We’ll be watching films screening all throughout this weekend at the Toronto Palestine Film Festival! This year, Sitti’s excited to be co-presenting two films at the festival, “Abbas 36” and “The Silent Protest: Jerusalem 1929.” And this year, the entire festival is happening online!
You can access the film program, movie trailers & tickets HERE. The festival will be happening between September 23-29th. Audiences around the world can enjoy this festival with films on-demand, music, poetry and dance performances, a visual art showcase, panels, exclusive merchandise and more. (We’re loving this official festival coffee mug with the beautifully designed graphic of a Palestinian Freedom Bird.)
Closing night will feature a jam session with Toronto-based singers Hala Ayyad and Murshed Khalid featuring some of our favourite Arabic songs. Hala Ayyad is a Canadian-Palestinian singer based in Toronto. She has always had a profound appreciation for Arabic music of different genres, and believes that music is truly the best form of expression no matter the dialect or genre. Murshed Khalid is a Toronto-based artist who sings mainly Sufi and Classical Arabic music among others. He’s a member of the Canadian Arabic Orchestra choir and he founded in 2019 his own music ensemble, Hikaya Project.
We’re thinking of making a weekend of it: posting up in our house, ordering some food, and snuggling on the couch with our cat as we burn through as many films and events as possible.
Here’s more about the films that Sitti will co-present:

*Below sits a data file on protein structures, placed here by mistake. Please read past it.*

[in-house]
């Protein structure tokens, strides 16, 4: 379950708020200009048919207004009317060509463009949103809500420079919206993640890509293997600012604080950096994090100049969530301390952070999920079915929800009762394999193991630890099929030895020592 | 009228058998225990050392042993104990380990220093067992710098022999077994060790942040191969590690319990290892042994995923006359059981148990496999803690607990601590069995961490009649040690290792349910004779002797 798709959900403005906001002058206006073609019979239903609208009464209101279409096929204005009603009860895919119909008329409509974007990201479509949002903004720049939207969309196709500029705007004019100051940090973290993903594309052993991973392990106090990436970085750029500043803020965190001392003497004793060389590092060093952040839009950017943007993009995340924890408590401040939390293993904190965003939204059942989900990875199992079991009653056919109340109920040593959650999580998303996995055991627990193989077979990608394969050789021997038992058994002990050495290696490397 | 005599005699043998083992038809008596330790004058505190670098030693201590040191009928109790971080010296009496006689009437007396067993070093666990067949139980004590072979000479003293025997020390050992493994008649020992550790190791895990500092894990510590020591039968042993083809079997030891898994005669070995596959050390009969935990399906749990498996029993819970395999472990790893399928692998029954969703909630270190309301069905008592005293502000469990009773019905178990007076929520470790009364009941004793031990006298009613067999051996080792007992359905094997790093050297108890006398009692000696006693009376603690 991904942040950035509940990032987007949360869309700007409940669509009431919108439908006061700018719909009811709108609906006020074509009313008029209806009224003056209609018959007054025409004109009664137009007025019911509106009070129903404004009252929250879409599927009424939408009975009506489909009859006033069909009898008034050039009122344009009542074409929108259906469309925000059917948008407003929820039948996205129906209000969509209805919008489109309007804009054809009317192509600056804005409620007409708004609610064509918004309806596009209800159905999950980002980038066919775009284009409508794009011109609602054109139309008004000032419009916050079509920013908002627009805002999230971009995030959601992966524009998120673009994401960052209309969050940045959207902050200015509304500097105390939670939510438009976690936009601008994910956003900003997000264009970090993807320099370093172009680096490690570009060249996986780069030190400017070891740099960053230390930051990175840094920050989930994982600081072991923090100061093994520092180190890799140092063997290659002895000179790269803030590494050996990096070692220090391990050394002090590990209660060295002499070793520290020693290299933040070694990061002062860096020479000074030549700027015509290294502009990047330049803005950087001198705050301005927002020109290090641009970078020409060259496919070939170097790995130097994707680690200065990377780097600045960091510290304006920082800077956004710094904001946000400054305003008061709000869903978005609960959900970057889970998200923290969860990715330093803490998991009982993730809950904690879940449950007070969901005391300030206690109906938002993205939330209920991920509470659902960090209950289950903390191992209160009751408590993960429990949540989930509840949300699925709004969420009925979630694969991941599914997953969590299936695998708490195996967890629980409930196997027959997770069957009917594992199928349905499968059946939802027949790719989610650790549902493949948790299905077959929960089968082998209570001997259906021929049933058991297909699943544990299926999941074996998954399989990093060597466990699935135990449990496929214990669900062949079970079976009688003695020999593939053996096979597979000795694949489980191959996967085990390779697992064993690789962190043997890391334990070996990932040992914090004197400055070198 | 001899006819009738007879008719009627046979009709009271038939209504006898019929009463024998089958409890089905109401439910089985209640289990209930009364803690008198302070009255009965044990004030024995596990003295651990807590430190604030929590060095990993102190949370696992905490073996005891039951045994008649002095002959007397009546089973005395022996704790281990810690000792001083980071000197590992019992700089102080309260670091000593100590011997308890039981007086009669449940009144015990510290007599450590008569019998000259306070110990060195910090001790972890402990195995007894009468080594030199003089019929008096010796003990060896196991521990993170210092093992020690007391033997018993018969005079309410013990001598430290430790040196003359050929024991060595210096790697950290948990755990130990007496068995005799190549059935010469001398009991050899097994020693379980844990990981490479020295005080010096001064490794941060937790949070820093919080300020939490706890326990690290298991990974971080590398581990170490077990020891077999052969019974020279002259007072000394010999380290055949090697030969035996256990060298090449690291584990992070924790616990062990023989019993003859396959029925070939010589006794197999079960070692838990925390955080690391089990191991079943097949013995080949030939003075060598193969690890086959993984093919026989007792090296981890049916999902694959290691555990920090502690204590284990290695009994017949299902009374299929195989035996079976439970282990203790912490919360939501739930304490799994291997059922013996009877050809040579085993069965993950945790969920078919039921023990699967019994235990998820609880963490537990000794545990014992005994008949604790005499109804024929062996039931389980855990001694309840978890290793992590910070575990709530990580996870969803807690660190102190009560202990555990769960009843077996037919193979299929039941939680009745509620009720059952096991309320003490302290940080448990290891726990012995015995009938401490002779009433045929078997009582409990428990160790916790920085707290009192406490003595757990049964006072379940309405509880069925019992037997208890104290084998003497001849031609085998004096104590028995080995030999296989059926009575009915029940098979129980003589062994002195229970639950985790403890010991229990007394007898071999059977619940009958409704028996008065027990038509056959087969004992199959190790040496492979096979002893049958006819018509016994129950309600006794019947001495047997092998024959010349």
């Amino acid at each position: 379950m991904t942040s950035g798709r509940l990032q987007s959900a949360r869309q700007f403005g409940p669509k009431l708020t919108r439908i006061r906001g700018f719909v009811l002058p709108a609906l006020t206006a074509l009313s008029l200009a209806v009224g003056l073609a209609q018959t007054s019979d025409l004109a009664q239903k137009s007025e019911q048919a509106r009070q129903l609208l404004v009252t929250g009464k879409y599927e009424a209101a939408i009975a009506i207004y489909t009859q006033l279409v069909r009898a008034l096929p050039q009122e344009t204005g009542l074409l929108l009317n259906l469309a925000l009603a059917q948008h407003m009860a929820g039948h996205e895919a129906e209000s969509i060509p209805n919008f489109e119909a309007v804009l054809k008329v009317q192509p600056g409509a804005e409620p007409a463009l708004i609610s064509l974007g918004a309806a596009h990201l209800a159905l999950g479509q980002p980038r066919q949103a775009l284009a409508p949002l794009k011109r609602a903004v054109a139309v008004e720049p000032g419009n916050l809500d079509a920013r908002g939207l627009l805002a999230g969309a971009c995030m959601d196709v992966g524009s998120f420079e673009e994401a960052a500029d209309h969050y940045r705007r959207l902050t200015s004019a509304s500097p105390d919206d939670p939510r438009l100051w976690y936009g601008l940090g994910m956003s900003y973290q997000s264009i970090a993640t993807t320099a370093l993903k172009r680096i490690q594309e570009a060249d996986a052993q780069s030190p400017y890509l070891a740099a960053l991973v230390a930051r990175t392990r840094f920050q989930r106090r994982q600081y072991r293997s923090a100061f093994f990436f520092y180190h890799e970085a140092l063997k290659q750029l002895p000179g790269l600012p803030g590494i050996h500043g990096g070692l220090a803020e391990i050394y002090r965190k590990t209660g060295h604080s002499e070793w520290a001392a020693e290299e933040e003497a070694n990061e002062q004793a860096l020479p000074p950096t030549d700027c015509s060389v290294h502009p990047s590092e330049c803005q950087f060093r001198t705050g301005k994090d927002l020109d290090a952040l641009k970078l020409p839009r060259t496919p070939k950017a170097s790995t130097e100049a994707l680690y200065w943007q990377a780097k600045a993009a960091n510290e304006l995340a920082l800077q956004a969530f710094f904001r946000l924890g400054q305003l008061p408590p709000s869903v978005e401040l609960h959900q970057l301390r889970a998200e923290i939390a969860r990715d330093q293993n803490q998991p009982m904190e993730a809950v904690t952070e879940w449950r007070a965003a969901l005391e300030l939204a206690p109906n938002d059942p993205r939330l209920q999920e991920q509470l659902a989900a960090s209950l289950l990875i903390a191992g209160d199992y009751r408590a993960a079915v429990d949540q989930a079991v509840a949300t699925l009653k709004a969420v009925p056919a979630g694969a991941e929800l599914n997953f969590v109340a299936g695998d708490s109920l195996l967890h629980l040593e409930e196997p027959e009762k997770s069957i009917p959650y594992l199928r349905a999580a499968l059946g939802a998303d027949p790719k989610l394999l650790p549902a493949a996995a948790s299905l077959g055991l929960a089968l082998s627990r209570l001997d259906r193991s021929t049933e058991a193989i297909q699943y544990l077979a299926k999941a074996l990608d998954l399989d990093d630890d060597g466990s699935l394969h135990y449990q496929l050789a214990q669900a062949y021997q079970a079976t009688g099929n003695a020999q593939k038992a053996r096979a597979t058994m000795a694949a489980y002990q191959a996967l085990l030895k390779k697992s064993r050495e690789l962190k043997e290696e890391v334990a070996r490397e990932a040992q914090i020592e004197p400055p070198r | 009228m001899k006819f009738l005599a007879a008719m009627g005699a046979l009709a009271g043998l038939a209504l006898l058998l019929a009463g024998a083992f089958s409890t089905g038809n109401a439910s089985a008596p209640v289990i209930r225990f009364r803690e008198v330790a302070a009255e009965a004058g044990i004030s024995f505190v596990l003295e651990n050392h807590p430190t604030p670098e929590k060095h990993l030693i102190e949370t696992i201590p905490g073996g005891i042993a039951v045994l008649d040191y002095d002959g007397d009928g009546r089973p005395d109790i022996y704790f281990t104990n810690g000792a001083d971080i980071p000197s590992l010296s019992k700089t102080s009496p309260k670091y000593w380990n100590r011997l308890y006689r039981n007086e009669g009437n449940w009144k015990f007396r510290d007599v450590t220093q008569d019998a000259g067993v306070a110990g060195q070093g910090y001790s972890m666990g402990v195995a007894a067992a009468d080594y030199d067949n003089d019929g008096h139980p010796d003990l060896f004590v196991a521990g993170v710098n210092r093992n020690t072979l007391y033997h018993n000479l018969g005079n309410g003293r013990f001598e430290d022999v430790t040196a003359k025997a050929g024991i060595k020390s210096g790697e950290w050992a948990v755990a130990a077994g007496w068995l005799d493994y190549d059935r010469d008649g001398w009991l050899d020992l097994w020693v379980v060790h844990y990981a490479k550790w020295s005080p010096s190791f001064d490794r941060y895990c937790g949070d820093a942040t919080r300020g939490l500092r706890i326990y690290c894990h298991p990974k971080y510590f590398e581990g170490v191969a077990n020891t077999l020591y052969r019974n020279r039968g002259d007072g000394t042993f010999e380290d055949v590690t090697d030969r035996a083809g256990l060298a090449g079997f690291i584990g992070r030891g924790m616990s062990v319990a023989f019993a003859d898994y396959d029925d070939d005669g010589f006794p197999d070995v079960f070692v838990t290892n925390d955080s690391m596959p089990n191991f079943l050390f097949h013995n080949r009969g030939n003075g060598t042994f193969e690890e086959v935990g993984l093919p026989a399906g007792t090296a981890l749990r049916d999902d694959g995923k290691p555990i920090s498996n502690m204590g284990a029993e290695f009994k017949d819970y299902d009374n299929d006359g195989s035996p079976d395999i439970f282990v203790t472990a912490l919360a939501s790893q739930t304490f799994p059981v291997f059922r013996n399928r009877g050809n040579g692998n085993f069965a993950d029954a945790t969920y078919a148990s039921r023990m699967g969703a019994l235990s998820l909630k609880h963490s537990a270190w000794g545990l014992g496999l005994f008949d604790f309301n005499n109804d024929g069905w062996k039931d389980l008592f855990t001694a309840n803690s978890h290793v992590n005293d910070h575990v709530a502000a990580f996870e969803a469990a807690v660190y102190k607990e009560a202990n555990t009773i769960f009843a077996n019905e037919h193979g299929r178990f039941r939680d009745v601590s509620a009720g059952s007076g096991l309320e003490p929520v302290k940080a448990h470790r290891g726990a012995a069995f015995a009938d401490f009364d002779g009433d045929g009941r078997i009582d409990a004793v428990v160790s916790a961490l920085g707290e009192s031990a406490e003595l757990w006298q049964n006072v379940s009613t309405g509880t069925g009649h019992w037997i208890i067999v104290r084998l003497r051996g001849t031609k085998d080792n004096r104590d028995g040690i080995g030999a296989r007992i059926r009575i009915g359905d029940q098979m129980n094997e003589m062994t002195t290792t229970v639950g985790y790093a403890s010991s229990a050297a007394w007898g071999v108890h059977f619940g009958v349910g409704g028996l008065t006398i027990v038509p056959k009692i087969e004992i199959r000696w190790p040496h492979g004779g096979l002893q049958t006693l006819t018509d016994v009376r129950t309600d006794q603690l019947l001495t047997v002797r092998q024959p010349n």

The Silent Protest: Jerusalem 1929 tells the story of October 26, 1929 when Palestinian women launched their women's movement in Jerusalem. Approximately 300 women converged into the city from all over Palestine. They held a silent demonstration through a car convoy across the city in protest at the British High Commissioner's bias against Arabs in the Buraq uprising.
Abbas 36 is documentary that follows the story of two Palestinian families who lived in the same home on 36 Abbas Street in Haifa. Following the Abu-Ghaida and Rafa families over a year, the film documents Nidal’s search for the house’s original owners and Dina’s efforts to return and retrieve part of her family home. This deeply personal journey examines the impacts of the Nakba and Naksa, and explores the meaning of return and belonging and the challenges of resilience and steadfastness in the homeland.
Also, if you’re living in the Toronto area and want to order-in for your movie night, here are some great foodie deals courtesy of the festival!